Know when to speak up

A family member's hearing loss can be a touchy topic

A family member's hearing loss can be a touchy topic

June 06, 2003|by Chris Copley

Albert Gatz is an active man with work-toughened hands.

After more than 50 years in the construction industry, Gatz's hands remain busy. In the past few years, he has served as contractor for half a dozen homes in Washington County and in the Richmond, Va., area. He has also mentored teenagers who joined his work crews.

But talking with his work crews, his sons and their families is occasionally frustrating. Gatz's hearing has deteriorated over the past decade.

"I hear sounds, but I don't understand the words," he says. "I still have trouble understanding the tots."

"The tots" are his great-grandchildren, says daughter-in-law Kathy Gatz, a nurse social service director at Williamsport Retirement Village. Even with a hearing aid - two hearing aids, when both are working - Albert Gatz hears low-pitched sounds better than high-pitched sounds, such as his great-granddaughters' voices.


Gatz simply can't hear as well as he used to. During family board games, when more than one person speaks at a time, he can lose the thread of conversation.

"Frustration would be a word to use," says Kathy Gatz. "You're talking to him, but he's not understanding."

Albert Gatz's situation is common. According to the National Institute of Deafness and Other Communication Disorders, one in three people older than 60 and half of those older than 85 have hearing loss.

Frustation, stress and fear can make the problem difficult for families to talk about.

Some deny the loss

Gatz acknowledges his hearing loss, and he and his family incorporate his condition into daily life. The situation is worse for those who deny they are losing their hearing, according to Nancy Seidman, public relations coordinator for the Maryland Relay, a phone-based text-messaging service for deaf and hard-of-hearing residents.

"I've gone to senior expos and an old couple will come up to me," says Seidman. "The man is wearing two hearing aids, but he says he hears fine. I ask him if he knows anyone who is losing their hearing. He says 'no,' but his wife is pointing at him behind his back."

The tragedy of hearing loss is cultural more than sensory. The problem is not simply loss of hearing; there is a lively community of deaf people who communicate via American Sign Language and say they do not miss hearing at all. The deaf community has a unique culture which utilizes its language.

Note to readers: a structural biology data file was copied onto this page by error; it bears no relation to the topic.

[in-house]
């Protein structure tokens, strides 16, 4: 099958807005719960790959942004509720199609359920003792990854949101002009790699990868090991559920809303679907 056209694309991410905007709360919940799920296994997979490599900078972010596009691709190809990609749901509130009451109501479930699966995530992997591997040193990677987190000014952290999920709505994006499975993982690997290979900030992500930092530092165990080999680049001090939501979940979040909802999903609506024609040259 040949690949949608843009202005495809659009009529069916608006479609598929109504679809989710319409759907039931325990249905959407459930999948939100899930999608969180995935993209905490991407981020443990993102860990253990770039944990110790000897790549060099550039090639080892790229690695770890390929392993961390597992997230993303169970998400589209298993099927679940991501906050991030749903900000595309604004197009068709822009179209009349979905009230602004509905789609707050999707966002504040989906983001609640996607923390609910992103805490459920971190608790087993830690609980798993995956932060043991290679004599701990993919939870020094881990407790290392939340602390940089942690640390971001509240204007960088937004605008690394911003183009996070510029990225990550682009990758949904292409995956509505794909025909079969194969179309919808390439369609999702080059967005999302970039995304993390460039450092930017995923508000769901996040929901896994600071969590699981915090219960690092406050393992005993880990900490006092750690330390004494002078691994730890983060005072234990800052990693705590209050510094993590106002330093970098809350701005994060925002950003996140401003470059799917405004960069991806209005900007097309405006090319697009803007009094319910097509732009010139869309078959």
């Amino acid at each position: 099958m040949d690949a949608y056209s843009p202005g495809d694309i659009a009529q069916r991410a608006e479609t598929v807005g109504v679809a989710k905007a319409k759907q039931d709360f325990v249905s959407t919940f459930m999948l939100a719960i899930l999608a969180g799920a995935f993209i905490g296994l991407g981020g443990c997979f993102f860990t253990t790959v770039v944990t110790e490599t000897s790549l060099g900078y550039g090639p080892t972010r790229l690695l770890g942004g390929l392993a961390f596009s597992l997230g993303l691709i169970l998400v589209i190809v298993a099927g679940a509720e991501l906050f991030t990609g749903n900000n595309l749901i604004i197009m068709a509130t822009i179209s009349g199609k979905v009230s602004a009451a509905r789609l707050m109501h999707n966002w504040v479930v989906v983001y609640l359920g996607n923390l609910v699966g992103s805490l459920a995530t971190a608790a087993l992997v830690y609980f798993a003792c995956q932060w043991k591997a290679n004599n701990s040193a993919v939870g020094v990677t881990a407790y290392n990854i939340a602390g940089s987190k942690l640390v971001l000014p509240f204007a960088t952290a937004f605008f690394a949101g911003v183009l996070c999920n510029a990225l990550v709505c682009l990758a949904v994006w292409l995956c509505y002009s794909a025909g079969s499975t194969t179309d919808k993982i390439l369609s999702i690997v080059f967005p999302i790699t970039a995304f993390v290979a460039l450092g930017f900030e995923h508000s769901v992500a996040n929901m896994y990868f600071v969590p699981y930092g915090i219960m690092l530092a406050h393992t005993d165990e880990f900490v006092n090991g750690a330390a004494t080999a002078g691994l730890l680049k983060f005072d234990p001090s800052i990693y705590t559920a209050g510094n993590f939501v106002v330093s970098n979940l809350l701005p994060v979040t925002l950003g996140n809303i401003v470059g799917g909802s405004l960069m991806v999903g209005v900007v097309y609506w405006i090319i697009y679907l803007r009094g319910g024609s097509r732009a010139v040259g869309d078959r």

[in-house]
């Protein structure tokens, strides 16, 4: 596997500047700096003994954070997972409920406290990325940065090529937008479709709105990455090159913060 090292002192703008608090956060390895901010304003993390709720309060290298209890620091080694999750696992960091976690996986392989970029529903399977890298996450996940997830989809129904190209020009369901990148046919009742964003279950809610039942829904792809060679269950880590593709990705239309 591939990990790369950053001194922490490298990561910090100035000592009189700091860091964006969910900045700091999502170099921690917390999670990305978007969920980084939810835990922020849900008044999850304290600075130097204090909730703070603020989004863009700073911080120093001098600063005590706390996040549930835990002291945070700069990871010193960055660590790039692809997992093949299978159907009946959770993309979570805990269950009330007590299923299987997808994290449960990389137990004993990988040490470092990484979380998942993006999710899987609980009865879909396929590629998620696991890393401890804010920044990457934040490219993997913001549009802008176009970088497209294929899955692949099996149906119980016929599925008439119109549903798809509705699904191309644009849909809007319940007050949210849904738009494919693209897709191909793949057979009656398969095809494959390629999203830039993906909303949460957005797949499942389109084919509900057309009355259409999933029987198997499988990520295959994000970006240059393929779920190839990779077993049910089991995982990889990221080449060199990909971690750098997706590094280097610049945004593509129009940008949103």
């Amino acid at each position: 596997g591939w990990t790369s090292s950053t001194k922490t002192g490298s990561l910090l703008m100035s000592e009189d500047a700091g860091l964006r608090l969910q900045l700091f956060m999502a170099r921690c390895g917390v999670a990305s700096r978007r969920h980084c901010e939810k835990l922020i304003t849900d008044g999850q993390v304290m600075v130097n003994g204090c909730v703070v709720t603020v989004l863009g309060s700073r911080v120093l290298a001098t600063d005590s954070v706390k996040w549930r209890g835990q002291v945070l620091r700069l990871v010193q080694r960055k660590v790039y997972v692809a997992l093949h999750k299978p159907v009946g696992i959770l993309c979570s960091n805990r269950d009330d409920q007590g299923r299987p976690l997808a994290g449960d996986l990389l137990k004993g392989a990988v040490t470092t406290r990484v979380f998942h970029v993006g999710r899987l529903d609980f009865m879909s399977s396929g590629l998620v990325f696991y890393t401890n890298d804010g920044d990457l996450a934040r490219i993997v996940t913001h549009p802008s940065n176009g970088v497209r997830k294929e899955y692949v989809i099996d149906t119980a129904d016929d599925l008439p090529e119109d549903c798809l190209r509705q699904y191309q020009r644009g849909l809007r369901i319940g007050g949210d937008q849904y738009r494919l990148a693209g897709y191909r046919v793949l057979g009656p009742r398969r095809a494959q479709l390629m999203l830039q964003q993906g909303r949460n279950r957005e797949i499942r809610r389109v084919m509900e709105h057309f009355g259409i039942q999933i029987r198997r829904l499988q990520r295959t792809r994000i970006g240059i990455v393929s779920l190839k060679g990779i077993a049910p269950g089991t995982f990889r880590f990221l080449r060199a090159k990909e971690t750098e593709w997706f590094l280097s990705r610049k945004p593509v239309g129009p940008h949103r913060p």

The problem occurs when hearing becomes impaired later in life. A person becomes distant from his culture. Conversing with friends and family is frustrating. Speaking in group settings is embarrassing. Talking on the phone is difficult or impossible.

Not only is it harder to hear conversation, but the background tapestry of ordinary sounds fades.

"The world gets to be really silent," says Solveig Ingersoll, an audiologist in Hagerstown. "In group settings, you miss a comment or don't laugh at a joke. It looks like you're losing it, mentally, which is not the case."

Silence leads to isolation

Seidman says the frustration leads to personality changes for many people with hearing loss.

"They become a little bit resentful," she says. "People don't invite them out. Or they retreat into themselves because they don't want to say, 'huh?' or 'what?' They get embittered."

Approaching the subject of hearing loss can be touchy.

"We suggest people say something like, 'I've noticed sometimes there are things I say that you're not hearing. I know you think you do, but I was yelling something and you didn't respond to me,'" Seidman says. "If there's a husband-wife relationship and they're defensive, it can be difficult. The person (with hearing loss) may say, 'It's not that I can't hear, it's that you're not speaking loud enough.'"

Technology can help

There are two kinds of hearing loss, according to Ingersoll: conductive hearing loss and sensorineural hearing loss.

"With conductive hearing loss, there is some impediment to dampen sound waves passing through the mechanical parts of the ear," she says. "These kinds of hearing loss are typically in the outer or middle ear and are accessible and treatable."

Conductive hearing loss is often noticeable, often painful and usually reversible.

But when sensorineural hearing loss - problems with the inner ear - occurs, hearing loss is gradual, progressive and permanent. The most common way to hear again is to turn up the volume with a hearing aid.

"Most people benefit from amplification," Ingersoll says. "It's the treatment of choice for nerve deafness."

Today's amplification devices are pretty high-tech. Ingersoll says advances in technology have led to digital hearing aids able to lower the volume on some frequencies and increase the volume on other frequencies. It's not one-size-fits-all.

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